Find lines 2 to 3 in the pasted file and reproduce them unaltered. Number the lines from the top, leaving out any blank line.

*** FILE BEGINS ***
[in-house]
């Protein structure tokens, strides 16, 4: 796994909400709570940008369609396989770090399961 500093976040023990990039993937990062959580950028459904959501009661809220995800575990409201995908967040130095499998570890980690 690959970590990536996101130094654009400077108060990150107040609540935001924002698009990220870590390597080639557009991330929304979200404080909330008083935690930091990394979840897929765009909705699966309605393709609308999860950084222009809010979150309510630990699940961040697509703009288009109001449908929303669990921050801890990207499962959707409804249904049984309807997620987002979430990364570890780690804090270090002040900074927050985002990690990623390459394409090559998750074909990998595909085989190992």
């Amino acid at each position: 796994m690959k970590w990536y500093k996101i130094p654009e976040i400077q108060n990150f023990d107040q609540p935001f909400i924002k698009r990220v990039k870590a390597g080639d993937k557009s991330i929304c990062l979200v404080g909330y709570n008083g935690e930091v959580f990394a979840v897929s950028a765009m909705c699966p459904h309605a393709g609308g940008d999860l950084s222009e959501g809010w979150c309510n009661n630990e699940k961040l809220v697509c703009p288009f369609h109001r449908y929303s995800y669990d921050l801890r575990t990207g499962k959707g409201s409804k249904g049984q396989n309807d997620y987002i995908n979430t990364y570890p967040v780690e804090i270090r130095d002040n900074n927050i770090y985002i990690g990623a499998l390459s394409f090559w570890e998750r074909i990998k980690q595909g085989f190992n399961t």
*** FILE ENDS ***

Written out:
């Protein structure tokens, strides 16, 4: 796994909400709570940008369609396989770090399961 500093976040023990990039993937990062959580950028459904959501009661809220995800575990409201995908967040130095499998570890980690 690959970590990536996101130094654009400077108060990150107040609540935001924002698009990220870590390597080639557009991330929304979200404080909330008083935690930091990394979840897929765009909705699966309605393709609308999860950084222009809010979150309510630990699940961040697509703009288009109001449908929303669990921050801890990207499962959707409804249904049984309807997620987002979430990364570890780690804090270090002040900074927050985002990690990623390459394409090559998750074909990998595909085989190992």
């Amino acid at each position: 796994m690959k970590w990536y500093k996101i130094p654009e976040i400077q108060n990150f023990d107040q609540p935001f909400i924002k698009r990220v990039k870590a390597g080639d993937k557009s991330i929304c990062l979200v404080g909330y709570n008083g935690e930091v959580f990394a979840v897929s950028a765009m909705c699966p459904h309605a393709g609308g940008d999860l950084s222009e959501g809010w979150c309510n009661n630990e699940k961040l809220v697509c703009p288009f369609h109001r449908y929303s995800y669990d921050l801890r575990t990207g499962k959707g409201s409804k249904g049984q396989n309807d997620y987002i995908n979430t990364y570890p967040v780690e804090i270090r130095d002040n900074n927050i770090y985002i990690g990623a499998l390459s394409f090559w570890e998750r074909i990998k980690q595909g085989f190992n399961t």